What about stormwater management, natural landscaping in the stormwater features, and other sustainable development features?

What will be the return to the taxpayers on an investment of $30 million?

Send emails to:
Craig Wilson (chair),
Joel Tilleson,
Tim Hanson, (vice chair)
Brian Ewerdt,
John Dubinski,

Put ‘Innovation’ back into UWM Innovation Park

The piece that follows is a guest post by Cheryl Nenn, Milwaukee Riverkeeper. It was published this morning as an Op Ed piece on the cover of the Crossroads section of the Milwaukee Journal Sentinel. The two photos they used to illustrate her story may be familiar, as I first posted them (and others) in this blog. 

UWM Project is sacrificing County Grounds Land

 Since the mid-90s, local citizens and environmental advocates have been fighting to protect the Milwaukee County Grounds from development. Why? Because the County Grounds contain the largest remaining open space in Milwaukee County and are home to the confluence of the Menomonee River and Underwood Creek.   Eighteen years later, we are still fighting to protect the County Grounds, which continues to experience a death of a thousand cuts.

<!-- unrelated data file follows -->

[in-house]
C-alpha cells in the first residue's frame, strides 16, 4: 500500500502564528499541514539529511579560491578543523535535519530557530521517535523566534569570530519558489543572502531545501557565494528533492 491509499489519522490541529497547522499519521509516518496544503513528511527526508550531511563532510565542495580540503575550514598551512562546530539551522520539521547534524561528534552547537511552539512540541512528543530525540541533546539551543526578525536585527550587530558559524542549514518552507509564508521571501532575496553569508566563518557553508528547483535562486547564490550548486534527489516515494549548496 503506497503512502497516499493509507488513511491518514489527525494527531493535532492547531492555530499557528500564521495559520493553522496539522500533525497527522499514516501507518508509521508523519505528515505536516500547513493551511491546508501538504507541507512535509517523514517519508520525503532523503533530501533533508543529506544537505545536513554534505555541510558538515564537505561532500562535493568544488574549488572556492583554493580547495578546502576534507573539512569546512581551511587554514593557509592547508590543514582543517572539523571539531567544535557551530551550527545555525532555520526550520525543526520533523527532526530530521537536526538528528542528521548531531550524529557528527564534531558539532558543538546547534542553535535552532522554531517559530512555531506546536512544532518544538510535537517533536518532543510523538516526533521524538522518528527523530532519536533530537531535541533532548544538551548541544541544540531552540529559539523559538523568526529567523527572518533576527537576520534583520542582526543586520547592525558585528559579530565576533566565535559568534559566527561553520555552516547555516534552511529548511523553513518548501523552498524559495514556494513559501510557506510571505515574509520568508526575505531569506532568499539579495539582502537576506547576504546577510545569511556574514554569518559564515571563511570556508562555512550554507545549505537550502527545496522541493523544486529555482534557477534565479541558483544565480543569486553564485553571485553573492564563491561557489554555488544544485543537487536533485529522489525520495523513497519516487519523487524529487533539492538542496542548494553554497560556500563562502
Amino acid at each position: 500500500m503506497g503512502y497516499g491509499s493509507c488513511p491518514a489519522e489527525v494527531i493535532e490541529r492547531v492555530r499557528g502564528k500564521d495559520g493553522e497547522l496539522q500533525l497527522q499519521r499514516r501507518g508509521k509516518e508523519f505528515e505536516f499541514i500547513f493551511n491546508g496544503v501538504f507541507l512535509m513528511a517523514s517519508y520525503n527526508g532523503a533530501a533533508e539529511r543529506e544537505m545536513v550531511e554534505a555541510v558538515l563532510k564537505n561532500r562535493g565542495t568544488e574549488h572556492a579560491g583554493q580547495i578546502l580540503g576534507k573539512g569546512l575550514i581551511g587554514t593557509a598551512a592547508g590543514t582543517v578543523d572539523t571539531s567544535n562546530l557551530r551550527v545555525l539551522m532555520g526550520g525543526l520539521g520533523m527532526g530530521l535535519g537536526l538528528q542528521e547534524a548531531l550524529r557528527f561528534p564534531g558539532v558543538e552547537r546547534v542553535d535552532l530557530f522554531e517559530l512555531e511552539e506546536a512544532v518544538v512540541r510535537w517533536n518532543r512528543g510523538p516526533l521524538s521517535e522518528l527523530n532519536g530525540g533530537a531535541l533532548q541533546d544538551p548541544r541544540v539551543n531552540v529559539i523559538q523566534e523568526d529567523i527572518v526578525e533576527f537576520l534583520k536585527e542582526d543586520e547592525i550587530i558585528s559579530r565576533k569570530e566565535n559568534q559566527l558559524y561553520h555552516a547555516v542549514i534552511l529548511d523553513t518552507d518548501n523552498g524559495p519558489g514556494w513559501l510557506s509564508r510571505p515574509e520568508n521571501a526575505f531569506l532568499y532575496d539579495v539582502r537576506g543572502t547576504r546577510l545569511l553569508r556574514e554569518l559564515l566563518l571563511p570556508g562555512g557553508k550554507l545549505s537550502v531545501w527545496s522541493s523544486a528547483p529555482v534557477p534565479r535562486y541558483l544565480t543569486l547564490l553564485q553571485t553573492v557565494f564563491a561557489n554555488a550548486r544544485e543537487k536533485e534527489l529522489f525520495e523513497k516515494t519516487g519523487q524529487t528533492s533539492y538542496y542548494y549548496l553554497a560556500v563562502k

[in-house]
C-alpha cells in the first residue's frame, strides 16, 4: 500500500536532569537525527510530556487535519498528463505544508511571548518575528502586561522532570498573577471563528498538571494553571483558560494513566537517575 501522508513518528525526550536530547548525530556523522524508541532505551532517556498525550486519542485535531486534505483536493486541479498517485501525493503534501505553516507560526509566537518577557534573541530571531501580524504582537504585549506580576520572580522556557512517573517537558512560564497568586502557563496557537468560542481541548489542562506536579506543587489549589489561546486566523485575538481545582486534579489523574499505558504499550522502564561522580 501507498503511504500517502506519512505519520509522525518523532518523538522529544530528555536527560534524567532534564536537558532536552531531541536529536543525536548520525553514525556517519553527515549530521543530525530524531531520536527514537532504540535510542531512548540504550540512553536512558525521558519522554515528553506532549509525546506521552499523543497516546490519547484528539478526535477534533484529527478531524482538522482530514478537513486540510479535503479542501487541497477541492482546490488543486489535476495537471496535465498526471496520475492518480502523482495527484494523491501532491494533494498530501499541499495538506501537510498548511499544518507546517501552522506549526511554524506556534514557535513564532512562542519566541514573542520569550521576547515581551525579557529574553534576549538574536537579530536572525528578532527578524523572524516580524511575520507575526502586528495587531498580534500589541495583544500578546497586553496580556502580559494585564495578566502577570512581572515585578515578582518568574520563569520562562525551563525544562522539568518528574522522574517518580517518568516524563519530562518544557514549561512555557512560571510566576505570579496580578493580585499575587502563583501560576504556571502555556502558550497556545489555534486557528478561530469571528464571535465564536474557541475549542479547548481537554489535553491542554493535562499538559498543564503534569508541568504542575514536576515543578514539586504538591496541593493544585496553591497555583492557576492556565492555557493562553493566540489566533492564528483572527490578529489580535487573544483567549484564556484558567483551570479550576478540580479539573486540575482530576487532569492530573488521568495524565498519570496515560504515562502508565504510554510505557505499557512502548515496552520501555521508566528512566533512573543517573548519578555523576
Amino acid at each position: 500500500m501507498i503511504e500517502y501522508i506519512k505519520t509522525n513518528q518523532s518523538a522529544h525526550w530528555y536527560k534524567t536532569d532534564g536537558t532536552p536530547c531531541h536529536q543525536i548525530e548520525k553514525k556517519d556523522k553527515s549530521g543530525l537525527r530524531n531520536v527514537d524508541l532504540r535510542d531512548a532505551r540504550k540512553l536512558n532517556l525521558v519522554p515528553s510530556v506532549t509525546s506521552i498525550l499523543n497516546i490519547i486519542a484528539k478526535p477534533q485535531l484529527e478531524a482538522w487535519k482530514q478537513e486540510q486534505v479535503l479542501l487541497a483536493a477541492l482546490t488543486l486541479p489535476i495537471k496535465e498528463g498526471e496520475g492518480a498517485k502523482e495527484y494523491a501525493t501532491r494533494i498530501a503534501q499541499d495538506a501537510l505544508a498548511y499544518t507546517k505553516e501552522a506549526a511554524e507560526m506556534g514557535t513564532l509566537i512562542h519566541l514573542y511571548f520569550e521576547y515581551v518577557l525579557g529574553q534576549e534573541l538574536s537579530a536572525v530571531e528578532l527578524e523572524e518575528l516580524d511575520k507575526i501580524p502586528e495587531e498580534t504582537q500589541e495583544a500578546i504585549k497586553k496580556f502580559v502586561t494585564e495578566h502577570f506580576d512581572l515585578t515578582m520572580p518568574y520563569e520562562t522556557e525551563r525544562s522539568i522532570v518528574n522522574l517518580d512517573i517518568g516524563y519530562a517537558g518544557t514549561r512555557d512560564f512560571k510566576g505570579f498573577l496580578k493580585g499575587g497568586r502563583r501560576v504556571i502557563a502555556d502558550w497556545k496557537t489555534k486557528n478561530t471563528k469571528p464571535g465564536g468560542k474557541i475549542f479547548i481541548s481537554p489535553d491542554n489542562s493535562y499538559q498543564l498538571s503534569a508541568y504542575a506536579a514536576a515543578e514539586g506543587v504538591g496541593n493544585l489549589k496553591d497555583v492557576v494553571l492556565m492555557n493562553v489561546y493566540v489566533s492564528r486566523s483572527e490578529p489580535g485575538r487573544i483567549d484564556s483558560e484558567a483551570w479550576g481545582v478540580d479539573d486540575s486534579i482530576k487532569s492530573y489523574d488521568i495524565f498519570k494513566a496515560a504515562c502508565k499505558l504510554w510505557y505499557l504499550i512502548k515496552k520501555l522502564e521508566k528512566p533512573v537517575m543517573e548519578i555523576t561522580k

In an attempt to be proactive, local advocates worked with Milwaukee County and Wauwatosa to create a Master Plan for 66 acres of the northeast quadrant of the site, which allowed for 850,000 square feet of development but also recommended that views and green spaces be preserved, that new buildings and roadways be shaped to respond to topography and facilitate natural drainage, and that the historic Eschweiler Buildings be preserved.